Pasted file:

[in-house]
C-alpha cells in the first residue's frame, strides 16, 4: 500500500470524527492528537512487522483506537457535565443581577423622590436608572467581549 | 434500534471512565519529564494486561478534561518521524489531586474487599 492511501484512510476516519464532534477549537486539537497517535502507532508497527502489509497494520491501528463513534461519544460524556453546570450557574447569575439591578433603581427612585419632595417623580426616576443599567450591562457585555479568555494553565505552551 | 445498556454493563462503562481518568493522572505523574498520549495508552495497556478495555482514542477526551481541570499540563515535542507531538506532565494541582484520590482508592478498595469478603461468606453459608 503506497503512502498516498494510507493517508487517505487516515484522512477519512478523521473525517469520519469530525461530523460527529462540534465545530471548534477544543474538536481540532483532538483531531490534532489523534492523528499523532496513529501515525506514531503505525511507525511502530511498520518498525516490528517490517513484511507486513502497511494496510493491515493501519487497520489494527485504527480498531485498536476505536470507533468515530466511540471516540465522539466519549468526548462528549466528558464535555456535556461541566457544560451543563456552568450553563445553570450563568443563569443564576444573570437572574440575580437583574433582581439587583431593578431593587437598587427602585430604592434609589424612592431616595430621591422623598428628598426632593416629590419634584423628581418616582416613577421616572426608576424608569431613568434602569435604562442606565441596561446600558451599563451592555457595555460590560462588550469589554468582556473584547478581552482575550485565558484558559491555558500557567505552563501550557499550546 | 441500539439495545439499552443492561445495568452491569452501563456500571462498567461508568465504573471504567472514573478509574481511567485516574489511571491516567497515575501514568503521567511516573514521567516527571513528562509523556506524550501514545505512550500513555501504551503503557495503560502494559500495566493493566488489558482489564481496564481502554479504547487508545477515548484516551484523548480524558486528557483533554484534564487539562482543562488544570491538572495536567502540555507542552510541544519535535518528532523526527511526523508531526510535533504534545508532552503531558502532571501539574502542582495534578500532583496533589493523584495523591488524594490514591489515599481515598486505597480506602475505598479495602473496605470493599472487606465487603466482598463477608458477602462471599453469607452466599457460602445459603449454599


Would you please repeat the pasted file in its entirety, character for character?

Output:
[in-house]
C-alpha cells in the first residue's frame, strides 16, 4: 500500500470524527492528537512487522483506537457535565443581577423622590436608572467581549 | 434500534471512565519529564494486561478534561518521524489531586474487599 492511501484512510476516519464532534477549537486539537497517535502507532508497527502489509497494520491501528463513534461519544460524556453546570450557574447569575439591578433603581427612585419632595417623580426616576443599567450591562457585555479568555494553565505552551 | 445498556454493563462503562481518568493522572505523574498520549495508552495497556478495555482514542477526551481541570499540563515535542507531538506532565494541582484520590482508592478498595469478603461468606453459608 503506497503512502498516498494510507493517508487517505487516515484522512477519512478523521473525517469520519469530525461530523460527529462540534465545530471548534477544543474538536481540532483532538483531531490534532489523534492523528499523532496513529501515525506514531503505525511507525511502530511498520518498525516490528517490517513484511507486513502497511494496510493491515493501519487497520489494527485504527480498531485498536476505536470507533468515530466511540471516540465522539466519549468526548462528549466528558464535555456535556461541566457544560451543563456552568450553563445553570450563568443563569443564576444573570437572574440575580437583574433582581439587583431593578431593587437598587427602585430604592434609589424612592431616595430621591422623598428628598426632593416629590419634584423628581418616582416613577421616572426608576424608569431613568434602569435604562442606565441596561446600558451599563451592555457595555460590560462588550469589554468582556473584547478581552482575550485565558484558559491555558500557567505552563501550557499550546 | 441500539439495545439499552443492561445495568452491569452501563456500571462498567461508568465504573471504567472514573478509574481511567485516574489511571491516567497515575501514568503521567511516573514521567516527571513528562509523556506524550501514545505512550500513555501504551503503557495503560502494559500495566493493566488489558482489564481496564481502554479504547487508545477515548484516551484523548480524558486528557483533554484534564487539562482543562488544570491538572495536567502540555507542552510541544519535535518528532523526527511526523508531526510535533504534545508532552503531558502532571501539574502542582495534578500532583496533589493523584495523591488524594490514591489515599481515598486505597480506602475505598479495602473496605470493599472487606465487603466482598463477608458477602462471599453469607452466599457460602445459603449454599